Friday, July 27, 2007


Ham and Hospitality

I'm in Trevelez, the highest village in Spain, staying at an official campsite that is probably the highest campsite in Spain. I'm on the highest level of the campsite. So I'm high. But not as high as I was when I went to the hippy camp near Orgiva a month ago... Poor joke.

Sore legs are mine, as I've been walking a lot. I walked a lot when I was staying in the Valle, taking every opportunity to visit the surrounding villages. I remember a long hot tramp back from Ugijar and two much more pleasant hikes up to Montenegro, one with Djembe the dog, another with Barbara, a German visitor to the Valle. But Trevelez is a base for much more serious walking, up into the Sierra Nevada, mountains that frown down at the Alpujarras in the same way that a metaphor frowns down at a simile, or a simile frowns down at a smile... Well not quite that way.

I left Cadiar late and couldn't find the path to Berchules: it was too dark despite the moon. So I slept in a field just beyond Nechite (another pretty Alpujarran village) and listened to the sounds of the night -- chiefly the echo of hunters' guns and the squawks of unknown animals, probably birds. The Spanish love hunting. It's slightly disconcerting: there's always the worry that a hunter might shoot a wild camper by mistake. There were many shooting stars. And once a rocket... The Spanish love fiestas. In the morning I walked up to Berchules, a fairly short distance but uphill all the way under a blazing sun. Although it was early in the afternoon, Berchules was preparing for a celebration of some kind. Rockets went off and loudspeakers blared distorted flamenco music.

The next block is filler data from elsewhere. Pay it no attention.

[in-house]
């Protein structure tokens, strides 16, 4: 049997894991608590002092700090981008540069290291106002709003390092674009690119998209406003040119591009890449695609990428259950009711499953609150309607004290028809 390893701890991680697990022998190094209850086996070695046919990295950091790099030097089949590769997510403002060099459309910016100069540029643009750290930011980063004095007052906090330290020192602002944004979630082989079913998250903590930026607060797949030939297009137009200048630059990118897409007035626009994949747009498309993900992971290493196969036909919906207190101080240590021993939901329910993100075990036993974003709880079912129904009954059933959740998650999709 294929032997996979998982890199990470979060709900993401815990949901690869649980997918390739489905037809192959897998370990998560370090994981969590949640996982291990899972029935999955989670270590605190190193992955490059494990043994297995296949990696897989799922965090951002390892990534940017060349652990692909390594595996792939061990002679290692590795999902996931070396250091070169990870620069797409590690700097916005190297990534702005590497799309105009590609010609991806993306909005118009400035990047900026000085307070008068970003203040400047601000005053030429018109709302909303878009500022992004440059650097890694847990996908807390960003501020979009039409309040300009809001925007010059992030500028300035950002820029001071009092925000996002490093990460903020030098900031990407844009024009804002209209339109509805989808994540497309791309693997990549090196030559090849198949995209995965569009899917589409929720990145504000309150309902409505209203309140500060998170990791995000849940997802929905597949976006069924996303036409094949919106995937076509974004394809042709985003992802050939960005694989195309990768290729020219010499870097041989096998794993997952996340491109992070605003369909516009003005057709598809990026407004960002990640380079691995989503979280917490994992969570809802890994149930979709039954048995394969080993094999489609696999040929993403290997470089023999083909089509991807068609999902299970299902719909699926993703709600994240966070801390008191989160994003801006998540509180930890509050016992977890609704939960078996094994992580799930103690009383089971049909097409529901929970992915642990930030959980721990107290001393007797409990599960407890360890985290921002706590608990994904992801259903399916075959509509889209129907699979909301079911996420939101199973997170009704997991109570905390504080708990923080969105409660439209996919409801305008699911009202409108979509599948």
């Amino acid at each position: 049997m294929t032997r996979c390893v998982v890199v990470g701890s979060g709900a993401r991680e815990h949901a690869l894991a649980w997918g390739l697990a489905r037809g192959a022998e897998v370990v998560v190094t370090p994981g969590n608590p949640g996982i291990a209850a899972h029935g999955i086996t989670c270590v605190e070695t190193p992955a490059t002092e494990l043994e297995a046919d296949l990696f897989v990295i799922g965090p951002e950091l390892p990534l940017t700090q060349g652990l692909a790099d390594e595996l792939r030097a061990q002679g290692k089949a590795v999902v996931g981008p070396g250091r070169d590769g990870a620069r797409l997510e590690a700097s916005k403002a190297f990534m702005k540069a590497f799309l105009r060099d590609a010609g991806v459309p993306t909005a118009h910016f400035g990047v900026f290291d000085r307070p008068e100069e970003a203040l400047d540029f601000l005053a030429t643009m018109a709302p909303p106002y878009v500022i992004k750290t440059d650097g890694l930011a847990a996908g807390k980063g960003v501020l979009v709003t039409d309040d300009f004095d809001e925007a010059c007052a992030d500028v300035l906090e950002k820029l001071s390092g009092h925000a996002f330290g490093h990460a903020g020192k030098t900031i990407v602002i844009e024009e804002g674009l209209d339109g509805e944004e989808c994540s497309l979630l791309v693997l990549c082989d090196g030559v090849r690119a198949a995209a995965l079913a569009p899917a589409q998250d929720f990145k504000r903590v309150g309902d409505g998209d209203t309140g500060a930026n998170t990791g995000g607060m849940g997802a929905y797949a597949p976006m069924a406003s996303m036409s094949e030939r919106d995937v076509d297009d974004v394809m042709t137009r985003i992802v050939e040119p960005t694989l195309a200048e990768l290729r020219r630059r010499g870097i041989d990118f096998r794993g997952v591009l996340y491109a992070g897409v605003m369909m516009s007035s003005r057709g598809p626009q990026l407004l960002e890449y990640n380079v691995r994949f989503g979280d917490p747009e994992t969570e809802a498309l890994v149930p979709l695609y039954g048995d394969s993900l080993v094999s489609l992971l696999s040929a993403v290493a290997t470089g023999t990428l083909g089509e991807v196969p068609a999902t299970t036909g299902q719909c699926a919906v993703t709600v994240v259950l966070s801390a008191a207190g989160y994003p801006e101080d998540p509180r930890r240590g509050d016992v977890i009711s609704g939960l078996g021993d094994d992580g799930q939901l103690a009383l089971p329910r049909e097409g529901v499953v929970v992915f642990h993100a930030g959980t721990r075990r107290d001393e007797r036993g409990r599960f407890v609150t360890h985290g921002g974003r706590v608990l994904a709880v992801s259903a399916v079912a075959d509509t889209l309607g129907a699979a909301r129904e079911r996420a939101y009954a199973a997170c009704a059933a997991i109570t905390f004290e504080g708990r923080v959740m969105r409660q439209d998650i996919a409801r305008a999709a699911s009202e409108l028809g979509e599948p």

I caught the bus to Trevelez and enjoyed the ride along winding roads, higher and higher. A sign outside the village proclaims it as a significant home of 'Ham and Hospitality'. Trevelez is divided into three parts, the bajo, medio and alto sections. The alto is the smallest and most engaging, a cluster of maybe 20 houses on a conical hill. I walked up to No.10, Calle Fuerte, which seems to be the highest house in the highest part of the highest village. The path to Capileira begins near here. Tomorrow night I'll probably be sleeping closer to the stars than I've done before. Sleeping outside has its disadvantages as well as its pleasures: this morning I woke to find a dead ant in my left ear.

lol dead ant!
i got an live insect inside my inner ear once...
it's funny trying to convince several medical doctors that you're not imagining things...
Tell me Rhys, are you planning on publishing a travelogue? A sort of wierd Bill Bryson-type journey through the non-tourist parts of Espana?
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